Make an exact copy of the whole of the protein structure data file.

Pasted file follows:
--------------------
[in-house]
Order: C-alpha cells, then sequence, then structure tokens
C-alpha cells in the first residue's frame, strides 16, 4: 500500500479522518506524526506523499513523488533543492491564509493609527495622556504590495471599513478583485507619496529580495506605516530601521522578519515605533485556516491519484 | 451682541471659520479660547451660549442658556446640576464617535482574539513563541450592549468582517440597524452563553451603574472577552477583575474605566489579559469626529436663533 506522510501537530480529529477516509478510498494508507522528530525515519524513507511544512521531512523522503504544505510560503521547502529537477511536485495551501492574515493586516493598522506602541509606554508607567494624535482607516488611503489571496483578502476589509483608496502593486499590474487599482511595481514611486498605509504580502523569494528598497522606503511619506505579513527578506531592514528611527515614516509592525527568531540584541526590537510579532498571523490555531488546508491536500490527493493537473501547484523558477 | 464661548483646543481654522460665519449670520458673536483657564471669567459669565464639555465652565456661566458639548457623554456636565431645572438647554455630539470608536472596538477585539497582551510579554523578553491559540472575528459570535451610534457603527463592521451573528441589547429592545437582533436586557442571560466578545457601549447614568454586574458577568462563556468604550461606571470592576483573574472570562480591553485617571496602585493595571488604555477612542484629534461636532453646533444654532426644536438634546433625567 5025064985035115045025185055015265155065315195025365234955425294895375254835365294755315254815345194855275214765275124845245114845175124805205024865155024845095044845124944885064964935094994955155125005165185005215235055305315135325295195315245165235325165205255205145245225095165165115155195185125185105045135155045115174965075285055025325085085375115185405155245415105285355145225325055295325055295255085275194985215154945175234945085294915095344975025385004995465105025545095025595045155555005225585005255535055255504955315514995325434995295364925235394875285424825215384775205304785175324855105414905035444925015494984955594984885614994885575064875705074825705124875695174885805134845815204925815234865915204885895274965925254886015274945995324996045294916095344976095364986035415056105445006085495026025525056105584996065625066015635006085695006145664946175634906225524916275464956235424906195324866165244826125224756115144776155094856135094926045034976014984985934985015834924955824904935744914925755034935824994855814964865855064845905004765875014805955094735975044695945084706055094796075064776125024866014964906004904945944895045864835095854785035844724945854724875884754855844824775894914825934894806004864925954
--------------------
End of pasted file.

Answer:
[in-house]
Order: C-alpha cells, then sequence, then structure tokens
C-alpha cells in the first residue's frame, strides 16, 4: 500500500479522518506524526506523499513523488533543492491564509493609527495622556504590495471599513478583485507619496529580495506605516530601521522578519515605533485556516491519484 | 451682541471659520479660547451660549442658556446640576464617535482574539513563541450592549468582517440597524452563553451603574472577552477583575474605566489579559469626529436663533 506522510501537530480529529477516509478510498494508507522528530525515519524513507511544512521531512523522503504544505510560503521547502529537477511536485495551501492574515493586516493598522506602541509606554508607567494624535482607516488611503489571496483578502476589509483608496502593486499590474487599482511595481514611486498605509504580502523569494528598497522606503511619506505579513527578506531592514528611527515614516509592525527568531540584541526590537510579532498571523490555531488546508491536500490527493493537473501547484523558477 | 464661548483646543481654522460665519449670520458673536483657564471669567459669565464639555465652565456661566458639548457623554456636565431645572438647554455630539470608536472596538477585539497582551510579554523578553491559540472575528459570535451610534457603527463592521451573528441589547429592545437582533436586557442571560466578545457601549447614568454586574458577568462563556468604550461606571470592576483573574472570562480591553485617571496602585493595571488604555477612542484629534461636532453646533444654532426644536438634546433625567 5025064985035115045025185055015265155065315195025365234955425294895375254835365294755315254815345194855275214765275124845245114845175124805205024865155024845095044845124944885064964935094994955155125005165185005215235055305315135325295195315245165235325165205255205145245225095165165115155195185125185105045135155045115174965075285055025325085085375115185405155245415105285355145225325055295325055295255085275194985215154945175234945085294915095344975025385004995465105025545095025595045155555005225585005255535055255504955315514995325434995295364925235394875285424825215384775205304785175324855105414905035444925015494984955594984885614994885575064875705074825705124875695174885805134845815204925815234865915204885895274965925254886015274945995324996045294916095344976095364986035415056105445006085495026025525056105584996065625066015635006085695006145664946175634906225524916275464956235424906195324866165244826125224756115144776155094856135094926045034976014984985934985015834924955824904935744914925755034935824994855814964865855064845905004765875014805955094735975044695945084706055094796075064776125024866014964906004904945944895045864835095854785035844724945854724875884754855844824775894914825934894806004864925954